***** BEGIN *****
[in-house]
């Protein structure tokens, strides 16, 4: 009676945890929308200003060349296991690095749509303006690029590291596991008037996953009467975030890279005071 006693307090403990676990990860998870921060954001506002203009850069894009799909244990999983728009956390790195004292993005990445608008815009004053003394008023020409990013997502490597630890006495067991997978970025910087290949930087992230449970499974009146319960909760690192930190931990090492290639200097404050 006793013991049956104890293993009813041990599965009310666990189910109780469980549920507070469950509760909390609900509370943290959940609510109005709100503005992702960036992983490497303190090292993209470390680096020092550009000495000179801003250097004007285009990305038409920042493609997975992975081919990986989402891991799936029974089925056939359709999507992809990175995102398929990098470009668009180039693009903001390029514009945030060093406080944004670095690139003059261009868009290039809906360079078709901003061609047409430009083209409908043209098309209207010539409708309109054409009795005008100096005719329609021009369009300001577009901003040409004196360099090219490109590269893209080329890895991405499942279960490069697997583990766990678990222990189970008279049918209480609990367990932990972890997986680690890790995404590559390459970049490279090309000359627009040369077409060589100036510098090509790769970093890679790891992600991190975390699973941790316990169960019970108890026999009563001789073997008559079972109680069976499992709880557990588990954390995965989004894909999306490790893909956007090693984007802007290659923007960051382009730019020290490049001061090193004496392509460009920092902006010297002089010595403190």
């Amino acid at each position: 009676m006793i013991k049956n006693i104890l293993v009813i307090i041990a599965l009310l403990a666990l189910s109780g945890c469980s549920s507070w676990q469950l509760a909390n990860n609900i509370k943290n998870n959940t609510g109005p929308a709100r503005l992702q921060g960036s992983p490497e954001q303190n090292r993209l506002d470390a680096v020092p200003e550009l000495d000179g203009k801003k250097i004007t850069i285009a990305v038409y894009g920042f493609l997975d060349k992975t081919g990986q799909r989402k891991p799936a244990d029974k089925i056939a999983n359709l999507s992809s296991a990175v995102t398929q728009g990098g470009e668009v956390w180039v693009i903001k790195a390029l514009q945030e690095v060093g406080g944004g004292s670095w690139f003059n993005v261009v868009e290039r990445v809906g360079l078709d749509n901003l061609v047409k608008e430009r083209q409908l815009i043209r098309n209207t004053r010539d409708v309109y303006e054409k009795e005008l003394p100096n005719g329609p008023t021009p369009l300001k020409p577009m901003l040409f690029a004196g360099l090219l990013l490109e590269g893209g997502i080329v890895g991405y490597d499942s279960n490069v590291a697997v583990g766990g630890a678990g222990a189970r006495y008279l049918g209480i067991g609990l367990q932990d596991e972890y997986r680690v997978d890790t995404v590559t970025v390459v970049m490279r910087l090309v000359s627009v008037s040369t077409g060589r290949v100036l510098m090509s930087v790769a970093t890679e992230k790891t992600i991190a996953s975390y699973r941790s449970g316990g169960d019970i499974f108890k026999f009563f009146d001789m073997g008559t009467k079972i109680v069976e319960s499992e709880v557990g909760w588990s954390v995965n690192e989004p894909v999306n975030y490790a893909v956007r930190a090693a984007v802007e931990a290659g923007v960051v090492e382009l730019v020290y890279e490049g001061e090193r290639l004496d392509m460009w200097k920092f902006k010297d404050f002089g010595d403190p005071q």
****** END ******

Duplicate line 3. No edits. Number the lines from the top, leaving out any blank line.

């Amino acid at each position: 009676m006793i013991k049956n006693i104890l293993v009813i307090i041990a599965l009310l403990a666990l189910s109780g945890c469980s549920s507070w676990q469950l509760a909390n990860n609900i509370k943290n998870n959940t609510g109005p929308a709100r503005l992702q921060g960036s992983p490497e954001q303190n090292r993209l506002d470390a680096v020092p200003e550009l000495d000179g203009k801003k250097i004007t850069i285009a990305v038409y894009g920042f493609l997975d060349k992975t081919g990986q799909r989402k891991p799936a244990d029974k089925i056939a999983n359709l999507s992809s296991a990175v995102t398929q728009g990098g470009e668009v956390w180039v693009i903001k790195a390029l514009q945030e690095v060093g406080g944004g004292s670095w690139f003059n993005v261009v868009e290039r990445v809906g360079l078709d749509n901003l061609v047409k608008e430009r083209q409908l815009i043209r098309n209207t004053r010539d409708v309109y303006e054409k009795e005008l003394p100096n005719g329609p008023t021009p369009l300001k020409p577009m901003l040409f690029a004196g360099l090219l990013l490109e590269g893209g997502i080329v890895g991405y490597d499942s279960n490069v590291a697997v583990g766990g630890a678990g222990a189970r006495y008279l049918g209480i067991g609990l367990q932990d596991e972890y997986r680690v997978d890790t995404v590559t970025v390459v970049m490279r910087l090309v000359s627009v008037s040369t077409g060589r290949v100036l510098m090509s930087v790769a970093t890679e992230k790891t992600i991190a996953s975390y699973r941790s449970g316990g169960d019970i499974f108890k026999f009563f009146d001789m073997g008559t009467k079972i109680v069976e319960s499992e709880v557990g909760w588990s954390v995965n690192e989004p894909v999306n975030y490790a893909v956007r930190a090693a984007v802007e931990a290659g923007v960051v090492e382009l730019v020290y890279e490049g001061e090193r290639l004496d392509m460009w200097k920092f902006k010297d404050f002089g010595d403190p005071q």